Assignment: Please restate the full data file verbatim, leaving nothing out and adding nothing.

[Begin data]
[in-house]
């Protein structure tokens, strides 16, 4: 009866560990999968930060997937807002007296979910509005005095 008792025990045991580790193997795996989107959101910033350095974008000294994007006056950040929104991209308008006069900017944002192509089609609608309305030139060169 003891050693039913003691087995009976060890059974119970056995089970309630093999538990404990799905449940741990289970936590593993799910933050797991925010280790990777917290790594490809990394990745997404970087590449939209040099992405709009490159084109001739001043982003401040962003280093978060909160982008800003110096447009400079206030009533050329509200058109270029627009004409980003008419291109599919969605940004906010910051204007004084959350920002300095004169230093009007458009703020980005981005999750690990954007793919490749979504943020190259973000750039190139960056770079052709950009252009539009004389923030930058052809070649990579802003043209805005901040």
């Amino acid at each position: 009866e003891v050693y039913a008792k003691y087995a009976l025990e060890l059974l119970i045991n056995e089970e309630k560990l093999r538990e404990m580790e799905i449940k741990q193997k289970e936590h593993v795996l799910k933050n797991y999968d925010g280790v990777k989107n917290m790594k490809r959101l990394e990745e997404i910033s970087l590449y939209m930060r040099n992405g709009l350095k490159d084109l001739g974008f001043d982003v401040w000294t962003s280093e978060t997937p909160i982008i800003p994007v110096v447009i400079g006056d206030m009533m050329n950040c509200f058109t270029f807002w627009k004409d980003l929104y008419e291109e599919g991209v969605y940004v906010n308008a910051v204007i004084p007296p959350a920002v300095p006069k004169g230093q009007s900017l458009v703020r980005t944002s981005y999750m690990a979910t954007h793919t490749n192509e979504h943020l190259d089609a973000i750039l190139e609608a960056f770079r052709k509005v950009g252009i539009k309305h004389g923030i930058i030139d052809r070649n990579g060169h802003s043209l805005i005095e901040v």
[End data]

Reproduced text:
[in-house]
């Protein structure tokens, strides 16, 4: 009866560990999968930060997937807002007296979910509005005095 008792025990045991580790193997795996989107959101910033350095974008000294994007006056950040929104991209308008006069900017944002192509089609609608309305030139060169 003891050693039913003691087995009976060890059974119970056995089970309630093999538990404990799905449940741990289970936590593993799910933050797991925010280790990777917290790594490809990394990745997404970087590449939209040099992405709009490159084109001739001043982003401040962003280093978060909160982008800003110096447009400079206030009533050329509200058109270029627009004409980003008419291109599919969605940004906010910051204007004084959350920002300095004169230093009007458009703020980005981005999750690990954007793919490749979504943020190259973000750039190139960056770079052709950009252009539009004389923030930058052809070649990579802003043209805005901040």
């Amino acid at each position: 009866e003891v050693y039913a008792k003691y087995a009976l025990e060890l059974l119970i045991n056995e089970e309630k560990l093999r538990e404990m580790e799905i449940k741990q193997k289970e936590h593993v795996l799910k933050n797991y999968d925010g280790v990777k989107n917290m790594k490809r959101l990394e990745e997404i910033s970087l590449y939209m930060r040099n992405g709009l350095k490159d084109l001739g974008f001043d982003v401040w000294t962003s280093e978060t997937p909160i982008i800003p994007v110096v447009i400079g006056d206030m009533m050329n950040c509200f058109t270029f807002w627009k004409d980003l929104y008419e291109e599919g991209v969605y940004v906010n308008a910051v204007i004084p007296p959350a920002v300095p006069k004169g230093q009007s900017l458009v703020r980005t944002s981005y999750m690990a979910t954007h793919t490749n192509e979504h943020l190259d089609a973000i750039l190139e609608a960056f770079r052709k509005v950009g252009i539009k309305h004389g923030i930058i030139d052809r070649n990579g060169h802003s043209l805005i005095e901040v």